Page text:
IMG_0821About the Artist
I am a self taught fiber and collage artist currently living in  Rutland, Vermont. I grew up in Connecticut and  I have been crafting my entire life. My earliest memory of crafting was making a pom pom Caterpillar with a felt scarf to hang on the Christmas tree when I was 3 years old.  When I was a junior in high school I started doing craft shows, selling my beaded jewelry, painted boxes and ornaments and continued this hobby into early adulthood.

About the Collage

I started making torn paper collage in 2003,  after seeing a series of mixed media and collage that my cousin, who is an artist, created. I was fascinated by the beautiful papers she used in her pieces and began researching collage. I discovered “Chigirie-e”, which is a Japanese technique of torn paper collage that uses washi (rice paper) and rice glue to create beautiful scenes. I began emulating this style using up  unryu (mulberry tissue paper from Thailand) and other handmade papers that I had collected when making our wedding invitations.  Since then, I have shown my work in special exhibitions, art festivals and juried art shows throughout the Northeast. I sell my original works both framed and unframed, as well as limited edition prints and printed notecards.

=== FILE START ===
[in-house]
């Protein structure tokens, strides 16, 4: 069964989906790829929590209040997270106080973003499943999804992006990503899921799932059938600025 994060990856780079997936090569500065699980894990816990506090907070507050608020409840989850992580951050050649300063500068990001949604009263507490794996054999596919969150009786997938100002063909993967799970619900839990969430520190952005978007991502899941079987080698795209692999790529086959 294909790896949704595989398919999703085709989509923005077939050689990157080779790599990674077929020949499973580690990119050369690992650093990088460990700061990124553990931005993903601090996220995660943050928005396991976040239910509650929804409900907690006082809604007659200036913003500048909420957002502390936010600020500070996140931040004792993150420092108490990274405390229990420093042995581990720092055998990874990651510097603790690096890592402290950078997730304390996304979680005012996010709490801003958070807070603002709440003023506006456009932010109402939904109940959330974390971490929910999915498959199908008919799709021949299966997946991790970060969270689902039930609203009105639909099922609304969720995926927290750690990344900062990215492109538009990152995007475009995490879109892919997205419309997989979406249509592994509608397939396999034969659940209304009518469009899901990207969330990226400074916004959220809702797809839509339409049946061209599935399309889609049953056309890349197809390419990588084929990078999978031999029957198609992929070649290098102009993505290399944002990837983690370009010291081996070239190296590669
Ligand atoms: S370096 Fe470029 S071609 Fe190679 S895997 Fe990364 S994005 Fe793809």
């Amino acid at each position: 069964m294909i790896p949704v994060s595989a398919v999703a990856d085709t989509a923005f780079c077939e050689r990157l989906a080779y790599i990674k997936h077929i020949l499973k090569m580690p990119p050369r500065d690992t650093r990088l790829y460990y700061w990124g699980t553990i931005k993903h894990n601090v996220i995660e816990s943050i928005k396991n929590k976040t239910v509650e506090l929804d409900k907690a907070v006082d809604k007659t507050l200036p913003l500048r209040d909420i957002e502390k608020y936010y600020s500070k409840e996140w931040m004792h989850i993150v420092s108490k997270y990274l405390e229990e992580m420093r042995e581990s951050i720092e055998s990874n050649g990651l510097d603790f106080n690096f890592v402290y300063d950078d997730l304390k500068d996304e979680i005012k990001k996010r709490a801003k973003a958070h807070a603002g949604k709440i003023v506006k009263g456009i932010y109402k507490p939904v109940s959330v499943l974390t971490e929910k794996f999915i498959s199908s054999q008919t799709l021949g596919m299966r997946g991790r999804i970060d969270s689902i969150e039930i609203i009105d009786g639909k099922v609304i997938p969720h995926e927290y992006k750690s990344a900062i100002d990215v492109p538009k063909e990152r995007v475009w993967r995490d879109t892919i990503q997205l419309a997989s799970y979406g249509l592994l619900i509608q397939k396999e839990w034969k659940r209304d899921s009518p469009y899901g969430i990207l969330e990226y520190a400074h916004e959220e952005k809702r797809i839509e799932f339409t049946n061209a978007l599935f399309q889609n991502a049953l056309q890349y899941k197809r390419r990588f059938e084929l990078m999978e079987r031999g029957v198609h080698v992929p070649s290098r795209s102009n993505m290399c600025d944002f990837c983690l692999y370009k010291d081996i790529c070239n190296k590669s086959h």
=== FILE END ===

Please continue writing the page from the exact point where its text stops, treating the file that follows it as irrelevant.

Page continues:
About Felting
I began felting in 2008 after stumbling upon a tutorial for felted flowers online. Since then I have created numerous accessories using both wet felting and needle felting techniques.

Needle felting is a process which uses barbed needles to interlock wool fibers to form a more condensed material.  Wool fibers have scales which when rubbed against each other catch and lock into place to create this denser material called felt.  Felting needles are used to entangle the fibers.  As the felting needle is moved up and down, the barbs on the needles catch the scales of the wool and entangle them into place. Needle felting is used to create sculptures, such as my felted pincushions.

Wet felting is when warm soapy water is applied to layers of wool fibers. Repeated agitation and compression causes the fibers to hook together into a single piece of fabric. After the wet felting process is complete, the felted material is finished by fulling.   Fulling refers to the use of heat, moisture and extreme agitation to make a wool fabric shrink and therefore become stronger and warmer.  Wet felting is a technique i use in my felted jewelry, flowers and vessels.

Nuno felting is wet felting that has been done on top of a loosely woven fabric (such as silk chiffon). The fibers migrate through and bond to  the fabric as the piece is felted and then fulled. This creates a single unique warm and lightweight textile.  This technique is used in my nuno felted scarves.


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